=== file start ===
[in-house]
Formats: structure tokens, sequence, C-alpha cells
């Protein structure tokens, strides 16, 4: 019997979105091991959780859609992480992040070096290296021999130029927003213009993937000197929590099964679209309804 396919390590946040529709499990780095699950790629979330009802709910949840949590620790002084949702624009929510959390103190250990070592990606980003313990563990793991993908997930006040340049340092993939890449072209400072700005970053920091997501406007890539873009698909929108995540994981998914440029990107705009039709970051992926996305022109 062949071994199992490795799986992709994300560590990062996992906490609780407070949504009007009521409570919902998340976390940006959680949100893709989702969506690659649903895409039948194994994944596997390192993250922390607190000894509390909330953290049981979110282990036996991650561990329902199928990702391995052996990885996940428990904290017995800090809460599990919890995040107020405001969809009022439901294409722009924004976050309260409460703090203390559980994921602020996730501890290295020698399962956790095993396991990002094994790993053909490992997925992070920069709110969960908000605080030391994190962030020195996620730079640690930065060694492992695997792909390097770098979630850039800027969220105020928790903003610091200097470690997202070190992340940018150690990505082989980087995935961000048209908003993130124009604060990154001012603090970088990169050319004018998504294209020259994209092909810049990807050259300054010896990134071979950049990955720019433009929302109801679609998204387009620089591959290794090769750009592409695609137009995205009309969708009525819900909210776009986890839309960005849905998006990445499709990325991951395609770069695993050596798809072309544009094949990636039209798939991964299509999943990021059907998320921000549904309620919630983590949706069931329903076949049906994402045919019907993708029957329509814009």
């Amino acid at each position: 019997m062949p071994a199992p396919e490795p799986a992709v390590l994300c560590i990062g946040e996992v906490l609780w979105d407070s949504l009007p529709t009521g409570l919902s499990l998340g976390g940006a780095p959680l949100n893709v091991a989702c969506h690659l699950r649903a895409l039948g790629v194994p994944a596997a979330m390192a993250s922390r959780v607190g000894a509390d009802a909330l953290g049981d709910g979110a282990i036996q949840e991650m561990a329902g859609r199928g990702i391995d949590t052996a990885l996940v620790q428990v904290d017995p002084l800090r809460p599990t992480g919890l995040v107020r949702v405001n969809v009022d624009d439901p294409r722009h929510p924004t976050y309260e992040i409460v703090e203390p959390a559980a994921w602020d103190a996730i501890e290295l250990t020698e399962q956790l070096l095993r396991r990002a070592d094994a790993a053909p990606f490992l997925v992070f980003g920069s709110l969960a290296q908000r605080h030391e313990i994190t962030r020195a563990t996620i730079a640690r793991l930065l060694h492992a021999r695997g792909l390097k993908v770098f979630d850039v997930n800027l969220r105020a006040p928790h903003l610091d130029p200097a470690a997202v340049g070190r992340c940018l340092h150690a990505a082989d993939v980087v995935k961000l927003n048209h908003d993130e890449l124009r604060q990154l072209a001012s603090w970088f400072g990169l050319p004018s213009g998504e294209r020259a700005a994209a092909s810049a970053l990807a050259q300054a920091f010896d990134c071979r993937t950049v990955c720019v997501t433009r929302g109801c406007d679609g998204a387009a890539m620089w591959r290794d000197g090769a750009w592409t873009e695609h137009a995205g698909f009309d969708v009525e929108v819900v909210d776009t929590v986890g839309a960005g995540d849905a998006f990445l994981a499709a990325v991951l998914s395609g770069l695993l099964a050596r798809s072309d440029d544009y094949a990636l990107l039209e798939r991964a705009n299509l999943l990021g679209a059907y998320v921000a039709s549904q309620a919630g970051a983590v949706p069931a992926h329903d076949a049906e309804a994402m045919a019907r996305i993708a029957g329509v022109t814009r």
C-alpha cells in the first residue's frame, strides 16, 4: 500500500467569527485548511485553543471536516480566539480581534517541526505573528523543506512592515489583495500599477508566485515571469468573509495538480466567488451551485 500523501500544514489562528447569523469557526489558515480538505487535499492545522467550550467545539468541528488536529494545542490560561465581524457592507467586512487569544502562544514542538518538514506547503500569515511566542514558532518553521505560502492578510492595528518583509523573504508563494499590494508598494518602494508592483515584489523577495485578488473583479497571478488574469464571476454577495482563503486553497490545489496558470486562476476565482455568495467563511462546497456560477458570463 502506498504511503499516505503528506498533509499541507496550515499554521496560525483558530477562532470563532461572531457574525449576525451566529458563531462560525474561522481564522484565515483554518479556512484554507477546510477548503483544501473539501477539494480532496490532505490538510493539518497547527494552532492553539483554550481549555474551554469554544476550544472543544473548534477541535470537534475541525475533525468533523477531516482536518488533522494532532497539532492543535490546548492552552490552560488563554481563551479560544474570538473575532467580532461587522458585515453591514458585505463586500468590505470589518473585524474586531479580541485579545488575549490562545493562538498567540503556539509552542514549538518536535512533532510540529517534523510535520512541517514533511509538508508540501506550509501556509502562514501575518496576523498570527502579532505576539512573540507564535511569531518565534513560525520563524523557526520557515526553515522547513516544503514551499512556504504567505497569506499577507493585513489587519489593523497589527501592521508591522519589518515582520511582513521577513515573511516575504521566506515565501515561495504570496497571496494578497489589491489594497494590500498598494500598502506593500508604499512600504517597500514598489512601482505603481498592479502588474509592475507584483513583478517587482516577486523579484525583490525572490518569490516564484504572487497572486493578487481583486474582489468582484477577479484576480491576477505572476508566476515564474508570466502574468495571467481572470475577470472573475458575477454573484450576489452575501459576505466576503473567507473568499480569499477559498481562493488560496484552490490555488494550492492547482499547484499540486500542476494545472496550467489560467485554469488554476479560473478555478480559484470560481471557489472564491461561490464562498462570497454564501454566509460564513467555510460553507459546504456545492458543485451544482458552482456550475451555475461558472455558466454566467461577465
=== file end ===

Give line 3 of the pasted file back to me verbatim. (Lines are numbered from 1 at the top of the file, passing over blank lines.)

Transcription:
């Protein structure tokens, strides 16, 4: 019997979105091991959780859609992480992040070096290296021999130029927003213009993937000197929590099964679209309804 396919390590946040529709499990780095699950790629979330009802709910949840949590620790002084949702624009929510959390103190250990070592990606980003313990563990793991993908997930006040340049340092993939890449072209400072700005970053920091997501406007890539873009698909929108995540994981998914440029990107705009039709970051992926996305022109 062949071994199992490795799986992709994300560590990062996992906490609780407070949504009007009521409570919902998340976390940006959680949100893709989702969506690659649903895409039948194994994944596997390192993250922390607190000894509390909330953290049981979110282990036996991650561990329902199928990702391995052996990885996940428990904290017995800090809460599990919890995040107020405001969809009022439901294409722009924004976050309260409460703090203390559980994921602020996730501890290295020698399962956790095993396991990002094994790993053909490992997925992070920069709110969960908000605080030391994190962030020195996620730079640690930065060694492992695997792909390097770098979630850039800027969220105020928790903003610091200097470690997202070190992340940018150690990505082989980087995935961000048209908003993130124009604060990154001012603090970088990169050319004018998504294209020259994209092909810049990807050259300054010896990134071979950049990955720019433009929302109801679609998204387009620089591959290794090769750009592409695609137009995205009309969708009525819900909210776009986890839309960005849905998006990445499709990325991951395609770069695993050596798809072309544009094949990636039209798939991964299509999943990021059907998320921000549904309620919630983590949706069931329903076949049906994402045919019907993708029957329509814009």